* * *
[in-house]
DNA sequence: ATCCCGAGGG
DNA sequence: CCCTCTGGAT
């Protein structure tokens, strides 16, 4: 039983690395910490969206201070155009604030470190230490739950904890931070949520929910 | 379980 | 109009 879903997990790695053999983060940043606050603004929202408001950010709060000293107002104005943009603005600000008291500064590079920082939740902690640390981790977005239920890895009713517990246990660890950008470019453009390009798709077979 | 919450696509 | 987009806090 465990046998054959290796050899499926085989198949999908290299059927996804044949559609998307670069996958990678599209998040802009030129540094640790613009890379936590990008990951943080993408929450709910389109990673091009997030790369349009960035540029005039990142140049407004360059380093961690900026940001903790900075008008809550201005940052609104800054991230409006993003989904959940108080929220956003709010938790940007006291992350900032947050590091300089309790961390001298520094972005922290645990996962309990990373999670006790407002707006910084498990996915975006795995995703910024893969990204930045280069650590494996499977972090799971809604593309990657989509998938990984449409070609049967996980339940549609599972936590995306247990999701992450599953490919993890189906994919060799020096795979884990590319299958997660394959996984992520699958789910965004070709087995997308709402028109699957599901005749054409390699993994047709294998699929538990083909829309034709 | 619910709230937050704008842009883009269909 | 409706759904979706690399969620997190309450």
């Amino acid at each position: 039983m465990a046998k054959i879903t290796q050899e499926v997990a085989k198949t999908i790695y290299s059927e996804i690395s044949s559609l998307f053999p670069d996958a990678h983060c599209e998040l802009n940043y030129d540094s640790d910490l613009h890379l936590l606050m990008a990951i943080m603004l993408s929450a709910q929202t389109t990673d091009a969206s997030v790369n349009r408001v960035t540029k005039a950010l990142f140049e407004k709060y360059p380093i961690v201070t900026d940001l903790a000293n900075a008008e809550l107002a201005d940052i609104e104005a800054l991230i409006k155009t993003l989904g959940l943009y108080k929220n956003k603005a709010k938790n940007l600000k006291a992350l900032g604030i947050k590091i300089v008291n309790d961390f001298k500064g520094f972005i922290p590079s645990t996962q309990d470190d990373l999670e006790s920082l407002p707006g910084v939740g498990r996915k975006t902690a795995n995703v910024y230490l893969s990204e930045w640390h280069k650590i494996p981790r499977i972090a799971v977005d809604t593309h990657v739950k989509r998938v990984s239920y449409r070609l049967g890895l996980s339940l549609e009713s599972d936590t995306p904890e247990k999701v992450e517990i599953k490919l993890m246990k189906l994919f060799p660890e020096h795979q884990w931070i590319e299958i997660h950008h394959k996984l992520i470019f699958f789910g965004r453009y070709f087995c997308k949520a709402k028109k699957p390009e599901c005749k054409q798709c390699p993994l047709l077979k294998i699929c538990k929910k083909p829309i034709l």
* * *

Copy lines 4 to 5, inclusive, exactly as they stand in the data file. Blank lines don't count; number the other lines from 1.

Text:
């Protein structure tokens, strides 16, 4: 039983690395910490969206201070155009604030470190230490739950904890931070949520929910 | 379980 | 109009 879903997990790695053999983060940043606050603004929202408001950010709060000293107002104005943009603005600000008291500064590079920082939740902690640390981790977005239920890895009713517990246990660890950008470019453009390009798709077979 | 919450696509 | 987009806090 465990046998054959290796050899499926085989198949999908290299059927996804044949559609998307670069996958990678599209998040802009030129540094640790613009890379936590990008990951943080993408929450709910389109990673091009997030790369349009960035540029005039990142140049407004360059380093961690900026940001903790900075008008809550201005940052609104800054991230409006993003989904959940108080929220956003709010938790940007006291992350900032947050590091300089309790961390001298520094972005922290645990996962309990990373999670006790407002707006910084498990996915975006795995995703910024893969990204930045280069650590494996499977972090799971809604593309990657989509998938990984449409070609049967996980339940549609599972936590995306247990999701992450599953490919993890189906994919060799020096795979884990590319299958997660394959996984992520699958789910965004070709087995997308709402028109699957599901005749054409390699993994047709294998699929538990083909829309034709 | 619910709230937050704008842009883009269909 | 409706759904979706690399969620997190309450």
């Amino acid at each position: 039983m465990a046998k054959i879903t290796q050899e499926v997990a085989k198949t999908i790695y290299s059927e996804i690395s044949s559609l998307f053999p670069d996958a990678h983060c599209e998040l802009n940043y030129d540094s640790d910490l613009h890379l936590l606050m990008a990951i943080m603004l993408s929450a709910q929202t389109t990673d091009a969206s997030v790369n349009r408001v960035t540029k005039a950010l990142f140049e407004k709060y360059p380093i961690v201070t900026d940001l903790a000293n900075a008008e809550l107002a201005d940052i609104e104005a800054l991230i409006k155009t993003l989904g959940l943009y108080k929220n956003k603005a709010k938790n940007l600000k006291a992350l900032g604030i947050k590091i300089v008291n309790d961390f001298k500064g520094f972005i922290p590079s645990t996962q309990d470190d990373l999670e006790s920082l407002p707006g910084v939740g498990r996915k975006t902690a795995n995703v910024y230490l893969s990204e930045w640390h280069k650590i494996p981790r499977i972090a799971v977005d809604t593309h990657v739950k989509r998938v990984s239920y449409r070609l049967g890895l996980s339940l549609e009713s599972d936590t995306p904890e247990k999701v992450e517990i599953k490919l993890m246990k189906l994919f060799p660890e020096h795979q884990w931070i590319e299958i997660h950008h394959k996984l992520i470019f699958f789910g965004r453009y070709f087995c997308k949520a709402k028109k699957p390009e599901c005749k054409q798709c390699p993994l047709l077979k294998i699929c538990k929910k083909p829309i034709l």